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 Header Item Leaders' Questions (Continued)
 Header Item Business of Dáil

Wednesday, 13 July 2016

Dáil Éireann Debate
Vol. 918 No. 1

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(Speaker Continuing)

[The Taoiseach: Information on Leo Varadkar Zoom on Leo Varadkar] Every Garda station, rural and urban, now offers a text alert service, and the Garda Síochána published guidelines to assist the establishment of local groups.

I want Deputy Grealish to understand that the Government believes that serious and serial offenders should be imprisoned. They should be imprisoned. That is why the Tánaiste has asked the Attorney General to work on this legislation during the summer break to deal with a bail Bill. That will allow for refusal of bail in respect of repeat offenders, strengthen Garda powers to deal with breaches of bail and allow for the use of electronic tagging for those on bail where requested by gardaí or the Director of Public Prosecutions, DPP. The changes that have been made in terms of investment in Garda facilities and the changes that are coming in terms of the legislation, where repeat offenders can be refused bail, Garda powers are enhanced and, if necessary, electronic tagging will be introduced, are also an important deterrent in dealing with a system that has been out of hand in locations throughout the country. I am glad that Operation Thor is bringing that to heel, as it were.

Deputy Noel Grealish: Information on Noel Grealish Zoom on Noel Grealish I am not questioning the Garda. What is happening with the bail laws is frustrating for the force. I do not doubt the Government's good intentions regarding reform of these laws. However, Government legislative programmes stretching back to when the Taoiseach took office in 2011 contained a commitment on introducing a bail Bill. Such a Bill has never been laid before the House and we are in 2016 without any having been enacted. I hope the current commitments prove more successful.

There is a serious situation with criminals who have zero regard for the law. Something must be done quickly. According to a recent study, almost half of prisoners released from jail in Ireland go on to re-offend within three years, and the majority within one year. In the case of burglary, the rate is even greater at 70%. The guts of 100 crimes are being committed daily by people who are out on bail, obviously having calculated that the penalties for a second offence will be no greater than for the original. They are laughing in the face of our criminal justice system.

Does the Taoiseach not agree that our bail laws have failed people? In the past ten years, people on bail have been responsible for 89 murders, 237 serious sexual offences, 50,000 thefts and more than 18,000 burglaries. Does the Taoiseach agree that the current bail laws have failed the victims of crime?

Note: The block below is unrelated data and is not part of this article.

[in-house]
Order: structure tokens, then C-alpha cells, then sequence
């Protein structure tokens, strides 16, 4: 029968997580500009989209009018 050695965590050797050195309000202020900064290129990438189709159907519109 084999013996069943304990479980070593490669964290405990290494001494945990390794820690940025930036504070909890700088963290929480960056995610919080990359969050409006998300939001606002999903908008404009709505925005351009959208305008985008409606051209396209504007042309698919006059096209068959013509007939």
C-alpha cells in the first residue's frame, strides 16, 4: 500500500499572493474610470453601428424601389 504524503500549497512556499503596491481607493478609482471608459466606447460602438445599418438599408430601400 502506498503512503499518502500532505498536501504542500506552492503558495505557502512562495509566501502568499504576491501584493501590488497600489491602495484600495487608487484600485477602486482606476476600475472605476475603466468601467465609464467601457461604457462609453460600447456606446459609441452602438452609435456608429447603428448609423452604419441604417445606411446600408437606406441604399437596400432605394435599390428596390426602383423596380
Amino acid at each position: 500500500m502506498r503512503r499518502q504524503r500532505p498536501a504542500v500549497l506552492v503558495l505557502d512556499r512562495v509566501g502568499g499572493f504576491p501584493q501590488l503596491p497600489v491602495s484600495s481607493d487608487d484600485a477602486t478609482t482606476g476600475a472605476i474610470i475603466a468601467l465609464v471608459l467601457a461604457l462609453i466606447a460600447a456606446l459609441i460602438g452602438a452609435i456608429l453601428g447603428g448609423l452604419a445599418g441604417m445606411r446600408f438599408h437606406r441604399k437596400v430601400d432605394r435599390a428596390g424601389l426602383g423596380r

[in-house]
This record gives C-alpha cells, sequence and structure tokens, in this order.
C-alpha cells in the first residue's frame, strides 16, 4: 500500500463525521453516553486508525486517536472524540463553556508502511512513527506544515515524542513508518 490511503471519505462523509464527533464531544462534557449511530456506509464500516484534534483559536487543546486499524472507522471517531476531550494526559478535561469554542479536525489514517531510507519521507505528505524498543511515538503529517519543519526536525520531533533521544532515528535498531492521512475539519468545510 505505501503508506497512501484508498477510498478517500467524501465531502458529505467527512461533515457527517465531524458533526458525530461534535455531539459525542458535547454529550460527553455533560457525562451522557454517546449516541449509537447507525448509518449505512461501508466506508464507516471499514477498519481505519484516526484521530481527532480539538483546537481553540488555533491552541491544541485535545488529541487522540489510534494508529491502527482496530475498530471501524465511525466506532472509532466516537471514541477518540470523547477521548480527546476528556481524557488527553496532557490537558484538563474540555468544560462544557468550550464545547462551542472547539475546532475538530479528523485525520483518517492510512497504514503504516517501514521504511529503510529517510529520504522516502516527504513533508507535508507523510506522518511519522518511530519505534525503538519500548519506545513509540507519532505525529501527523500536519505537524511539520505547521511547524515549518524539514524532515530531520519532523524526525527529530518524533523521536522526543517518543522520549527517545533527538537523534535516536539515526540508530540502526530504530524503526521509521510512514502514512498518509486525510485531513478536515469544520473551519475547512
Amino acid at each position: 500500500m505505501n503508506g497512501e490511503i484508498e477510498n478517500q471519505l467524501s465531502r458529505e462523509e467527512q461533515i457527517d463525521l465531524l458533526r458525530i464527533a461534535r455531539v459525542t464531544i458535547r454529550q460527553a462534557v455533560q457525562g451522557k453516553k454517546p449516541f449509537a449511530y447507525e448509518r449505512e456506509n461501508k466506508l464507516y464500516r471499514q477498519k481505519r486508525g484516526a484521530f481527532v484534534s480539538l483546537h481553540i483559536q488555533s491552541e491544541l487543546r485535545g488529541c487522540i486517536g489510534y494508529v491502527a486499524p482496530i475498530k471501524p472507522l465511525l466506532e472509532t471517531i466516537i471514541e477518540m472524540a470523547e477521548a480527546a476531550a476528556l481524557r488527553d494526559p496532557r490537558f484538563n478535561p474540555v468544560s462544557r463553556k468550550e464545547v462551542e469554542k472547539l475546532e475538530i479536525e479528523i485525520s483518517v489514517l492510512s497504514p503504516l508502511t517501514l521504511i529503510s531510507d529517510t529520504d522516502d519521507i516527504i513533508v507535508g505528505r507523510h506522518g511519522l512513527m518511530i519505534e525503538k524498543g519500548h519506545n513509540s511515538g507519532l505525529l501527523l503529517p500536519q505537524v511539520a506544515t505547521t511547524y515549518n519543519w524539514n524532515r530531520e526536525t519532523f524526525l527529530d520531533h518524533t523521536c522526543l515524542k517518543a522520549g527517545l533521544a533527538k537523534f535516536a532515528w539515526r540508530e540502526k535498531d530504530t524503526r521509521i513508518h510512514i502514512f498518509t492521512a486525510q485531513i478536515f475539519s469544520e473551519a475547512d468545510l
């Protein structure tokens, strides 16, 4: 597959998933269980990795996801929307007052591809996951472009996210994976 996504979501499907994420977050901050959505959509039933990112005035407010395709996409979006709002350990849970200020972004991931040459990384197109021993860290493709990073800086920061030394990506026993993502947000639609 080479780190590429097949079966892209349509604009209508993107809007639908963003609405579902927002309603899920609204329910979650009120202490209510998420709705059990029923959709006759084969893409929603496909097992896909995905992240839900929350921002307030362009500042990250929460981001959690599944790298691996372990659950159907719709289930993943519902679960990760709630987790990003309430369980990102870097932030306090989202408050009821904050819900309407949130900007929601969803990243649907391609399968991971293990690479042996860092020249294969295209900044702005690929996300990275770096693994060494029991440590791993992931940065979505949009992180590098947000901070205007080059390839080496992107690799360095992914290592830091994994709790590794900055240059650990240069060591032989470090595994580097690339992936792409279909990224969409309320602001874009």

The Taoiseach: Information on Enda Kenny Zoom on Enda Kenny Yes, I agree that the current bail laws need to be changed, and that is why the Tánaiste has asked the Attorney General to work on the bail laws over the summer period. That will involve those three things: the refusal of bail, the enhanced powers for the Garda where breaches take place, and electronic tagging, if necessary. I would make the point as well that we should commend the members of the Garda, with the increased facilities they have, on the arrests they make, the burglaries they prevent and the gangs they take out of business. I note in the local newspapers that a gang reputed to have carried out in excess of 100 burglaries, or people associated with it, have been arrested, probably to be brought before the courts.

I think that Operation Thor has been an undoubted success and will continue to be so, and that came about because of specific requests and information that gardaí had about particular gangs that were carrying out multiple burglaries. If one looks at the statistics in many locations in the country, because of the community alert scheme and the increased capacity of gardaí to be around and be mobile and visible, many of the different sectors of crime have fallen off, so to speak. There are still too many, and one is one too many. Bail laws that are changed will add to the opportunity for gardaí and the courts to do their duty in respect of burglaries. The Deputy is right to raise the point.

An Ceann Comhairle: Information on Seán Ó Fearghaíl Zoom on Seán Ó Fearghaíl That concludes Leaders' Questions which today has run significantly over time. Standing Orders provide for additional time for Leaders' Questions, but there is not much point in us fixing times and allocating additional time if time above and beyond that is also going to be taken by people. I would ask for Deputies' co-operation.

Business of Dáil

An Ceann Comhairle: Information on Seán Ó Fearghaíl Zoom on Seán Ó Fearghaíl I call the Minister of State at the Department of the Taoiseach, Deputy Regina Doherty, to propose an amendment to the business ordered for the week.


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